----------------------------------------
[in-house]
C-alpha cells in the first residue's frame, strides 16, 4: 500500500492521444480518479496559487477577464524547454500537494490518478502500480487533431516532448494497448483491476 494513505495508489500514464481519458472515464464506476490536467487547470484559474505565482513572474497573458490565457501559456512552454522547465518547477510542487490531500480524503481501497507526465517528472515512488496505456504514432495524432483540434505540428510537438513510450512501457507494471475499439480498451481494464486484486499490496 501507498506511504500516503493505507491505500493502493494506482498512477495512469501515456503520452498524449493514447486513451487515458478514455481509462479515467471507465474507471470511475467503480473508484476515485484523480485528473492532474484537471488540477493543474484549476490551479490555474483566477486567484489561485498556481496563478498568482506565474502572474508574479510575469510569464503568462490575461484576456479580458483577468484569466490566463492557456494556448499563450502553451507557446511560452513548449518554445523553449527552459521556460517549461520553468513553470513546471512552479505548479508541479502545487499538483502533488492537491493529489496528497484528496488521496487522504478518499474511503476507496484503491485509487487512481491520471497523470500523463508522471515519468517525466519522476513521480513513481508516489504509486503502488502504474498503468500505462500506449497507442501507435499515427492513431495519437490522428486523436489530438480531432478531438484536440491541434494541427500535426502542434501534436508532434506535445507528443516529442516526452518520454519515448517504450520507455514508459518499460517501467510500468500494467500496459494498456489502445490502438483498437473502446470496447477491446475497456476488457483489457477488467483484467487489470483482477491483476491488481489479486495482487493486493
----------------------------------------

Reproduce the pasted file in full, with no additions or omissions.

[in-house]
C-alpha cells in the first residue's frame, strides 16, 4: 500500500492521444480518479496559487477577464524547454500537494490518478502500480487533431516532448494497448483491476 494513505495508489500514464481519458472515464464506476490536467487547470484559474505565482513572474497573458490565457501559456512552454522547465518547477510542487490531500480524503481501497507526465517528472515512488496505456504514432495524432483540434505540428510537438513510450512501457507494471475499439480498451481494464486484486499490496 501507498506511504500516503493505507491505500493502493494506482498512477495512469501515456503520452498524449493514447486513451487515458478514455481509462479515467471507465474507471470511475467503480473508484476515485484523480485528473492532474484537471488540477493543474484549476490551479490555474483566477486567484489561485498556481496563478498568482506565474502572474508574479510575469510569464503568462490575461484576456479580458483577468484569466490566463492557456494556448499563450502553451507557446511560452513548449518554445523553449527552459521556460517549461520553468513553470513546471512552479505548479508541479502545487499538483502533488492537491493529489496528497484528496488521496487522504478518499474511503476507496484503491485509487487512481491520471497523470500523463508522471515519468517525466519522476513521480513513481508516489504509486503502488502504474498503468500505462500506449497507442501507435499515427492513431495519437490522428486523436489530438480531432478531438484536440491541434494541427500535426502542434501534436508532434506535445507528443516529442516526452518520454519515448517504450520507455514508459518499460517501467510500468500494467500496459494498456489502445490502438483498437473502446470496447477491446475497456476488457483489457477488467483484467487489470483482477491483476491488481489479486495482487493486493